1
$\begingroup$

The following is from a practice real analysis qualifying exam, and I had a couple questions about some of them.

enter image description here

$a$) I think this one is true, but I'm not sure how to prove it.

$b$) I know that $\partial^{\alpha}\hat{f} = \hat{[(-2\pi ix)^\alpha f]} (\xi)$. I don't necessarily see any reason that setting this equal to $0$ implies that $f=0$, so that would lead me to believe it might be false, but I'm unable to construct a counterexample.

$c$) We haven't done this yet, so skip.

$d$) True -- HW problem

$e$) Should be false if $d$ is true, but can't construct counterexample

$f$) I believe it's false and that $X=[0,1]$ with $f = \frac{1}{\sqrt x}\chi_{[0,1]}$ works.

$g$) I believe it's true using a comparison test argument

$h$) I believe it's false using $X = [0,1], M = \mathbb{B}_{X}, \mu_1 =$ Lebesgue measure, \mu_2 = $ counting measure

So I primarily need help with a,b,e and just want to verify that my answers for d,f,g,h are correct. Thank you!

$\endgroup$
  • $\begingroup$ this is really 8 questions not 1 $\endgroup$ – Mark Joshi May 12 '16 at 0:08
0
$\begingroup$

a) false, take Z and make every point one away from every other point

b) true, f hat would have to have support at zero so must be zero so f is zero

c) this is false, delta distribution

$\endgroup$
  • $\begingroup$ a) but Z is not a complete metric space, nor is every other integer a bounded sequence. $\endgroup$ – fleablood May 12 '16 at 0:17
  • $\begingroup$ if you make $d(x,y)=1$ if $ x \neq y$ then it is complete and bounded. More generally any metric space can be made bounded by replacing $d$ with $d/(1+d)$ so the conjecture is definitely false. $\endgroup$ – Mark Joshi May 12 '16 at 0:20
  • $\begingroup$ Good point. But you should point out Z is now vacuuously complete in that no sequence is cauchy.so all cauchy sequence converge. I will confess I hadn't considered that. $\endgroup$ – fleablood May 12 '16 at 0:37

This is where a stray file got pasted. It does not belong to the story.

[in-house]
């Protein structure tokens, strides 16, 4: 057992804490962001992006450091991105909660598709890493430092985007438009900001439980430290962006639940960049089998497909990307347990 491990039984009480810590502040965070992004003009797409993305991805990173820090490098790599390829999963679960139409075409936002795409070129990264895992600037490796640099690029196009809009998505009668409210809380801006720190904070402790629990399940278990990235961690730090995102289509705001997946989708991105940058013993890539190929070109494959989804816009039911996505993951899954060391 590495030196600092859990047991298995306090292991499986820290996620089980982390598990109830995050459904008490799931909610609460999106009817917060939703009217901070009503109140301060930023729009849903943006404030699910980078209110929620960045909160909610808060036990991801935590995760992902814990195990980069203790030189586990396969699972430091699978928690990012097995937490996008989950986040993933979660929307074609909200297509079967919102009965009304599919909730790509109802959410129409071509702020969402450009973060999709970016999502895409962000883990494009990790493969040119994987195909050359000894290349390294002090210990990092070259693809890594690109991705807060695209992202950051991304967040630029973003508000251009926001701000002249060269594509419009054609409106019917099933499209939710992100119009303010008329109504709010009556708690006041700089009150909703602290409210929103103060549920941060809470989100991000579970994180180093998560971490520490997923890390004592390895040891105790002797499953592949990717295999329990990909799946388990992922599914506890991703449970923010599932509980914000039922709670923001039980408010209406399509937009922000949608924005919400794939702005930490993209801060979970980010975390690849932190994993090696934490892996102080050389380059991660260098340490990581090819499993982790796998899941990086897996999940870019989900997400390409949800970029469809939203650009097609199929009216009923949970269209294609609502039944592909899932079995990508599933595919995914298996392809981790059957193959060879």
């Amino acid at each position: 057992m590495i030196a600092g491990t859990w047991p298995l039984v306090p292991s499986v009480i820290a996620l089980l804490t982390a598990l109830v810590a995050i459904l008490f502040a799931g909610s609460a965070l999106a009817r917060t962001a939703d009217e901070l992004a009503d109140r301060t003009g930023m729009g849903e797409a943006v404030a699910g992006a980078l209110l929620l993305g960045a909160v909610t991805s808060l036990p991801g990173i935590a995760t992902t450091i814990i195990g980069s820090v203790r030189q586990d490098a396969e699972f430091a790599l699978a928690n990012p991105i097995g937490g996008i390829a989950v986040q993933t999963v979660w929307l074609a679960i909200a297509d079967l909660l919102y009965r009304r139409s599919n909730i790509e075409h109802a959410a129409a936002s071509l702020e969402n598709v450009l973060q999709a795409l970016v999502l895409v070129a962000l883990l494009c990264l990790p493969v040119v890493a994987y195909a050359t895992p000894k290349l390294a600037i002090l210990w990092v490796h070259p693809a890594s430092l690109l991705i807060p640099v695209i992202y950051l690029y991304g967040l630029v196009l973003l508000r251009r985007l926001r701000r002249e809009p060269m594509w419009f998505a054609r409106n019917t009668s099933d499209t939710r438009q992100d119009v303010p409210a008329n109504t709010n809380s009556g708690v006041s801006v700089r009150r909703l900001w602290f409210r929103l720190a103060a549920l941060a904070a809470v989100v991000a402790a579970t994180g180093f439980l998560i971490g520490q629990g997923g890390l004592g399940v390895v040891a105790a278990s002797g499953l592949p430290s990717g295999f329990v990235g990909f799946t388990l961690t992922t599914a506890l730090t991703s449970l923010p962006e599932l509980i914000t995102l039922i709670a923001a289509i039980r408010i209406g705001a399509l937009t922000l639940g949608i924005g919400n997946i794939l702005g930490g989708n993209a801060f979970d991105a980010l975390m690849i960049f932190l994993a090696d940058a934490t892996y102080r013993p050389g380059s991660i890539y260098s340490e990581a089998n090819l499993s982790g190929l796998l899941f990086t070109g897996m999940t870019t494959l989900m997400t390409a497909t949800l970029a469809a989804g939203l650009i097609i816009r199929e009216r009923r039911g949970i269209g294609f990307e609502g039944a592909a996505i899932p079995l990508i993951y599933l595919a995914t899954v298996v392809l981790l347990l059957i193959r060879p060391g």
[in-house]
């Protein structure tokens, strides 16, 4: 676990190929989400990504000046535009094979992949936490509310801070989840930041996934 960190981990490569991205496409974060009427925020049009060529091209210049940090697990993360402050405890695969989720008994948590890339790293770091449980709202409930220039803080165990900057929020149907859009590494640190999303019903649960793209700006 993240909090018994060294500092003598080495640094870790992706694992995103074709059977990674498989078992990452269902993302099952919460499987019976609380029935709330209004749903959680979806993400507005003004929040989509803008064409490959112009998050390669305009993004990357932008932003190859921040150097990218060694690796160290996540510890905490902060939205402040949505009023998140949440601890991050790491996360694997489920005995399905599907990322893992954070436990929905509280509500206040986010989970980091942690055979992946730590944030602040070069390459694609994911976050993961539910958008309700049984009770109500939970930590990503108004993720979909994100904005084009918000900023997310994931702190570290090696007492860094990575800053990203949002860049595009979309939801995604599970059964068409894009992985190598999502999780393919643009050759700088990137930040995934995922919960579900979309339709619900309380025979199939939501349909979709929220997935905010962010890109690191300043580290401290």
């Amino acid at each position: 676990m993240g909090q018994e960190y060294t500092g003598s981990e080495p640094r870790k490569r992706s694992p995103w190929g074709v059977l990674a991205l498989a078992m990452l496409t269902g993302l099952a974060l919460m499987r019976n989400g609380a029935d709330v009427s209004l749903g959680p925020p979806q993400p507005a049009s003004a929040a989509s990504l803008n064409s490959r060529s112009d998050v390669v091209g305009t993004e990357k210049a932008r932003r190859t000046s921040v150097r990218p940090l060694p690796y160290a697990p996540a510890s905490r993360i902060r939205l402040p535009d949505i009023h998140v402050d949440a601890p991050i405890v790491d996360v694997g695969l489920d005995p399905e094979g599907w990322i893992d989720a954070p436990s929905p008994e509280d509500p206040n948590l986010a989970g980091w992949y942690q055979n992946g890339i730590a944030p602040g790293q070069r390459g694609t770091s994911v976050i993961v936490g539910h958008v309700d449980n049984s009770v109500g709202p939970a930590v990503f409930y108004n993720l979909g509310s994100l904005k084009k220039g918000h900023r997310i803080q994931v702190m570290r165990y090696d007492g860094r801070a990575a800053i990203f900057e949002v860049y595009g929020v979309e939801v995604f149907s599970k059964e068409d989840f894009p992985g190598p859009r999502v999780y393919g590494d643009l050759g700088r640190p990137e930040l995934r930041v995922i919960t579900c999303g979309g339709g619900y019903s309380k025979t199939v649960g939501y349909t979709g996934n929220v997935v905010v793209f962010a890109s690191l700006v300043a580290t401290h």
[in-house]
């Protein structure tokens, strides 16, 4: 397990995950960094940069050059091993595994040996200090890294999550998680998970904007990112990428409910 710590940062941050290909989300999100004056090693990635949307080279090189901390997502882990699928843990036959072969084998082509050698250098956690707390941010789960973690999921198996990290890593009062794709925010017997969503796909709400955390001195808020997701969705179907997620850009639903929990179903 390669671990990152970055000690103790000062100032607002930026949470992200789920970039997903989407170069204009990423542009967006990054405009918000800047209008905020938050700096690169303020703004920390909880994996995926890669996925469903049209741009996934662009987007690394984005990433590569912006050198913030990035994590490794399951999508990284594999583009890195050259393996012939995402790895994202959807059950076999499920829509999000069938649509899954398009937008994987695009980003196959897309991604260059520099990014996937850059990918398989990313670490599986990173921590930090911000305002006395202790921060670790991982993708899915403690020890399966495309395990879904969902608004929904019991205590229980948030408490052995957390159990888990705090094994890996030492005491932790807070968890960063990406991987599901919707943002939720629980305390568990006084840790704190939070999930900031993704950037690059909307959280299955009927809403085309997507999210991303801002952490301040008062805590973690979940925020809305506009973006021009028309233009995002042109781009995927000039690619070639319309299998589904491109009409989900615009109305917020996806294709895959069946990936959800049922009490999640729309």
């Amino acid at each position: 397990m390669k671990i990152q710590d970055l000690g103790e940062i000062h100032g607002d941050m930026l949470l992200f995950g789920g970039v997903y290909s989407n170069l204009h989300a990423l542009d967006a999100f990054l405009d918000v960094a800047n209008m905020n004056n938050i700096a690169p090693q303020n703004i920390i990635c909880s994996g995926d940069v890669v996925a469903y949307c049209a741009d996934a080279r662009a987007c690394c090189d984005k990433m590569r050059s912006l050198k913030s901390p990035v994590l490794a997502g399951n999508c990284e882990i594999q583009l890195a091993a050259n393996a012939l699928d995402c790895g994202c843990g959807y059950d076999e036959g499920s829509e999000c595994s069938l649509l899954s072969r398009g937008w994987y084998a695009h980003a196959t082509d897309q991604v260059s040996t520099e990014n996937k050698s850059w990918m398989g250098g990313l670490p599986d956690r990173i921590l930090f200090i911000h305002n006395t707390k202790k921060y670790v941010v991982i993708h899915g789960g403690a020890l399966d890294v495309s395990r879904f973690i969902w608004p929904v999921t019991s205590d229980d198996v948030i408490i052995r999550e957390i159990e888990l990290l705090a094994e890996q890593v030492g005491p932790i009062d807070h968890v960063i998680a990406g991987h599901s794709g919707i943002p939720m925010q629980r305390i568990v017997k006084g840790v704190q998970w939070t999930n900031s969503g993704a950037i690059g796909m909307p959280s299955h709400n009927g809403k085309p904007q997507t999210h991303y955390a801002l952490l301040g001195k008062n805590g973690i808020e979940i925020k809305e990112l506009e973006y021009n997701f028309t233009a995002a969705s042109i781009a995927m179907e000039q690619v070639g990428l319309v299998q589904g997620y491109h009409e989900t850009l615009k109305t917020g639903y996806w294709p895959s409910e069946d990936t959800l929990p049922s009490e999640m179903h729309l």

• $\begingroup$ constant sequences are Cauchy so not vacuous $\endgroup$ – Mark Joshi May 12 '16 at 3:19
  • $\begingroup$ Argh. Good point.... But I'd say constant functions are trivially cauchy. $\endgroup$ – fleablood May 12 '16 at 16:14
0
$\begingroup$
  • $(a)$ is false, for a counterexample I'd suggest to look at an infinite dimensional space, say $\ell^2(\mathbb{N})$. (Recall that the unit ball is not compact)
  • $(b)$ is true: the Fourier Transform maps Schwartz functions into Schwartz functions. The only constant Schwartz function is $0$. This also implies that $f = 0$ by Plancherel's equality, for example.
  • $(e)$ Let's disprove the statement: assume the space is only complete wrt one of the two norms. If it is complete wrt $\|\cdot\|_2$ then it is complete wrt $\|\cdot\|_1$ using the inequality given, a contradiction. Then it must be complete wrt $\|\cdot\|_1$. Assume that it is possible to prove the other inequality, then it would be complete wrt $\|\cdot\|_2$ arguing as before.
  • $(f),(g)$: you are correct.
  • $(h)$: You can also take a look at this
$\endgroup$

Your Answer

By clicking “Post Your Answer”, you agree to our terms of service, privacy policy and cookie policy

Not the answer you're looking for? Browse other questions tagged or ask your own question.